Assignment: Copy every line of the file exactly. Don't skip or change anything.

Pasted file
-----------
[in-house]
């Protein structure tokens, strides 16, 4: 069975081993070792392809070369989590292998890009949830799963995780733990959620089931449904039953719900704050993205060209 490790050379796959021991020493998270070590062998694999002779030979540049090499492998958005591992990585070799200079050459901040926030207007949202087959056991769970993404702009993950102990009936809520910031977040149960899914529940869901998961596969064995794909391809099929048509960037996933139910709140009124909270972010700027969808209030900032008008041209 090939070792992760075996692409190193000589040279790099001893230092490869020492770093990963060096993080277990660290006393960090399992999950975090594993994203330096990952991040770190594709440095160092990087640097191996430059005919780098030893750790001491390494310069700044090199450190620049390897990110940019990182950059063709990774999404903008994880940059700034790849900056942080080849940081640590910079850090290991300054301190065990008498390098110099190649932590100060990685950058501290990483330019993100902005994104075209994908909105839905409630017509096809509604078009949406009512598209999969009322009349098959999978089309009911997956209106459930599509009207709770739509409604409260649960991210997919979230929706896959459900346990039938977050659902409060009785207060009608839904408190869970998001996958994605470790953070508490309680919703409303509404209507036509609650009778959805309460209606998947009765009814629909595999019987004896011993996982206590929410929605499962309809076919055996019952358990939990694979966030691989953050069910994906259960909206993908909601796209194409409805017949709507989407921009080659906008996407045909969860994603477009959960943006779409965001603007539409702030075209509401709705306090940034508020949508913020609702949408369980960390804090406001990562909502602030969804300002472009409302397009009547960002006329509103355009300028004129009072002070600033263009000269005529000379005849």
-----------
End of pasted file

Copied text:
[in-house]
């Protein structure tokens, strides 16, 4: 069975081993070792392809070369989590292998890009949830799963995780733990959620089931449904039953719900704050993205060209 490790050379796959021991020493998270070590062998694999002779030979540049090499492998958005591992990585070799200079050459901040926030207007949202087959056991769970993404702009993950102990009936809520910031977040149960899914529940869901998961596969064995794909391809099929048509960037996933139910709140009124909270972010700027969808209030900032008008041209 090939070792992760075996692409190193000589040279790099001893230092490869020492770093990963060096993080277990660290006393960090399992999950975090594993994203330096990952991040770190594709440095160092990087640097191996430059005919780098030893750790001491390494310069700044090199450190620049390897990110940019990182950059063709990774999404903008994880940059700034790849900056942080080849940081640590910079850090290991300054301190065990008498390098110099190649932590100060990685950058501290990483330019993100902005994104075209994908909105839905409630017509096809509604078009949406009512598209999969009322009349098959999978089309009911997956209106459930599509009207709770739509409604409260649960991210997919979230929706896959459900346990039938977050659902409060009785207060009608839904408190869970998001996958994605470790953070508490309680919703409303509404209507036509609650009778959805309460209606998947009765009814629909595999019987004896011993996982206590929410929605499962309809076919055996019952358990939990694979966030691989953050069910994906259960909206993908909601796209194409409805017949709507989407921009080659906008996407045909969860994603477009959960943006779409965001603007539409702030075209509401709705306090940034508020949508913020609702949408369980960390804090406001990562909502602030969804300002472009409302397009009547960002006329509103355009300028004129009072002070600033263009000269005529000379005849």